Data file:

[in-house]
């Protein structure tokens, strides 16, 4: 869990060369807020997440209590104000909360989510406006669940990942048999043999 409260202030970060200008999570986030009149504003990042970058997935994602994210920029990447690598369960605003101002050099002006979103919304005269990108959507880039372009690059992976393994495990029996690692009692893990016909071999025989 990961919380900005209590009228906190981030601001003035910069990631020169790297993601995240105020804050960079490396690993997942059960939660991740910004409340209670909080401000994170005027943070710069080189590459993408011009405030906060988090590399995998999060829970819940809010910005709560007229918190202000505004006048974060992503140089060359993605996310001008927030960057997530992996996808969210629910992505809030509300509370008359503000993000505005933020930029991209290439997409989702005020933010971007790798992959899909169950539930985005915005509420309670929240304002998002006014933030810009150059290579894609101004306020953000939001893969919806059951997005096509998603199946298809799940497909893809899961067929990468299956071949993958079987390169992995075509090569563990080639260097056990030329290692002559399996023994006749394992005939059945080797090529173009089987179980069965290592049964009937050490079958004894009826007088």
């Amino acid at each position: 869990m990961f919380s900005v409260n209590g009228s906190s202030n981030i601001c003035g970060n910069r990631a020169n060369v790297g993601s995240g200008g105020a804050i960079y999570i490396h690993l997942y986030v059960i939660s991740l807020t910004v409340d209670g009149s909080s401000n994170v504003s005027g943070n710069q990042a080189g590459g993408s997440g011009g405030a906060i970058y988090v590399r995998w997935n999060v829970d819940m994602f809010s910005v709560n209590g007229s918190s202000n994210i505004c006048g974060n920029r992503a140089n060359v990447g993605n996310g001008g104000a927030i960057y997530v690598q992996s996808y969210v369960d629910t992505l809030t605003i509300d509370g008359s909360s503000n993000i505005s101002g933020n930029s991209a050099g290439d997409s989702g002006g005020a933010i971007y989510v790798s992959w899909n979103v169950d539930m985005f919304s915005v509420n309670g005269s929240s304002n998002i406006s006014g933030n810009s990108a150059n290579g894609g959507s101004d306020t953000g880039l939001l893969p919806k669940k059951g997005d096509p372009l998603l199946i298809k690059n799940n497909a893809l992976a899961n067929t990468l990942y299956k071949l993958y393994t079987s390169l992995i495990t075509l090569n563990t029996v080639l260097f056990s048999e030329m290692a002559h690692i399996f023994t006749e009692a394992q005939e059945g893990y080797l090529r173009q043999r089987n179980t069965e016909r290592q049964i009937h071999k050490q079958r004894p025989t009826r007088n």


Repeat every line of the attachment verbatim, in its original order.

[in-house]
């Protein structure tokens, strides 16, 4: 869990060369807020997440209590104000909360989510406006669940990942048999043999 409260202030970060200008999570986030009149504003990042970058997935994602994210920029990447690598369960605003101002050099002006979103919304005269990108959507880039372009690059992976393994495990029996690692009692893990016909071999025989 990961919380900005209590009228906190981030601001003035910069990631020169790297993601995240105020804050960079490396690993997942059960939660991740910004409340209670909080401000994170005027943070710069080189590459993408011009405030906060988090590399995998999060829970819940809010910005709560007229918190202000505004006048974060992503140089060359993605996310001008927030960057997530992996996808969210629910992505809030509300509370008359503000993000505005933020930029991209290439997409989702005020933010971007790798992959899909169950539930985005915005509420309670929240304002998002006014933030810009150059290579894609101004306020953000939001893969919806059951997005096509998603199946298809799940497909893809899961067929990468299956071949993958079987390169992995075509090569563990080639260097056990030329290692002559399996023994006749394992005939059945080797090529173009089987179980069965290592049964009937050490079958004894009826007088």
């Amino acid at each position: 869990m990961f919380s900005v409260n209590g009228s906190s202030n981030i601001c003035g970060n910069r990631a020169n060369v790297g993601s995240g200008g105020a804050i960079y999570i490396h690993l997942y986030v059960i939660s991740l807020t910004v409340d209670g009149s909080s401000n994170v504003s005027g943070n710069q990042a080189g590459g993408s997440g011009g405030a906060i970058y988090v590399r995998w997935n999060v829970d819940m994602f809010s910005v709560n209590g007229s918190s202000n994210i505004c006048g974060n920029r992503a140089n060359v990447g993605n996310g001008g104000a927030i960057y997530v690598q992996s996808y969210v369960d629910t992505l809030t605003i509300d509370g008359s909360s503000n993000i505005s101002g933020n930029s991209a050099g290439d997409s989702g002006g005020a933010i971007y989510v790798s992959w899909n979103v169950d539930m985005f919304s915005v509420n309670g005269s929240s304002n998002i406006s006014g933030n810009s990108a150059n290579g894609g959507s101004d306020t953000g880039l939001l893969p919806k669940k059951g997005d096509p372009l998603l199946i298809k690059n799940n497909a893809l992976a899961n067929t990468l990942y299956k071949l993958y393994t079987s390169l992995i495990t075509l090569n563990t029996v080639l260097f056990s048999e030329m290692a002559h690692i399996f023994t006749e009692a394992q005939e059945g893990y080797l090529r173009q043999r089987n179980t069965e016909r290592q049964i009937h071999k050490q079958r004894p025989t009826r007088n």